STOP if the battery feels hot to the touch while charging, Let the battery cool first before continuing to charge. Heat can damage the plates, and a too hot battery can blow up.

Connect the charger to the battery properly; positive battery post to positive (RED) charger lead and negative battery post to negative (BLACK) charger lead. Turn off or unplug the charger before disconnecting the leads. This will minimize the chance of the clamps looping on the terminals.

Learning how to use a battery charger.

For a motorcycle battery always use a Motorcycle/Trickle Charger when charging. A Motorcycle/trickle charger delivers only 7.5 Amps during the charging process. Be very sure your charger has the same voltage as the battery you are charging (6 or 12 volts).

Large automotive-type battery chargers are also devised to charge large truck or car batteries. It is easy to overcharge your small motorcycle battery with them if you’re not careful.  

When you see these signs, you should stop charging. In all probability, you’re not doing it right:

​● If the battery is hot
● It the battery swells
● If there is smoke

​Are you interested in learning more about this specific topics? I have also written about the ways to charge your motorcycle without a charger. (Read the full post here).​​​

What Are Motorcycle Batteries?

Now, you learned the ways to charge your battery. Maybe you wonder, if there are specific type of battery for motorcycle? Basically, a motorcycle battery is clear/acid electrical storage device that stores energy to power a bike. It is a rechargeable battery that takes advantage of a reversible chemical reaction between the lead and the acid.

An electrolyte or battery acid, a solution consisting of sulfuric acid and distilled water. The electrolyte is added to the battery to act as a conduit between the acid and lead to generate an electrical charge. There are several types of batteries used for motorcycles, they are:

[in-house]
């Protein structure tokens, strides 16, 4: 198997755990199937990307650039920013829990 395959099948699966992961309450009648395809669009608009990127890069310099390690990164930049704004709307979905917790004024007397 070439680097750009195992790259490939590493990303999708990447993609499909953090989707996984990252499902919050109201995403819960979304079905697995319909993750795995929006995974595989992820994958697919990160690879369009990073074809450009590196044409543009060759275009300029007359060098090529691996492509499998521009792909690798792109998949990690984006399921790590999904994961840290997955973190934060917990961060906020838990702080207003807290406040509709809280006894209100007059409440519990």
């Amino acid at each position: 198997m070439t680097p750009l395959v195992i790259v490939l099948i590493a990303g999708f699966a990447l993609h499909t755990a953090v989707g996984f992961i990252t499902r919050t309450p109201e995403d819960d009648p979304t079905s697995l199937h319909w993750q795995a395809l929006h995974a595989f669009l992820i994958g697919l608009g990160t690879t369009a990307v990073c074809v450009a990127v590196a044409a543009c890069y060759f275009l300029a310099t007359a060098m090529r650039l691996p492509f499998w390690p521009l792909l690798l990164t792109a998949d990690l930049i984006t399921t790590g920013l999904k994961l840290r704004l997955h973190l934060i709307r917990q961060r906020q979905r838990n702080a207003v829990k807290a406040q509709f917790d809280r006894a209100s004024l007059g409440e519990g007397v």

Type Of Motorcycle Batteries

1. Lead -Acid Flooded Cell Battery (Wet Battery)

This is the most commonly used battery in almost all applications that require a battery. The battery consists of a sulphuric acid solution as an electrolyte, lead plates and separators.

A flooded or wet battery is not sealed, and liquid and gases do not recombine internally, rather the gases are externally vented. The gases produced internally are released straight to the environment. Steam, acid, and condensation can also flow through these vents, thus the need for maintenance.

The electrolyte lost through the vent needs to be replaced regularly with water. Wet cells or flooded batteries are prone to corrosion lead plates deteriorate from exposure, and that could cause the battery to fail. It has a very poor internal construction and quite high internal resistance statistics.


● Cheap
● Has been in the market for over 140 years proving its durability
● Sturdy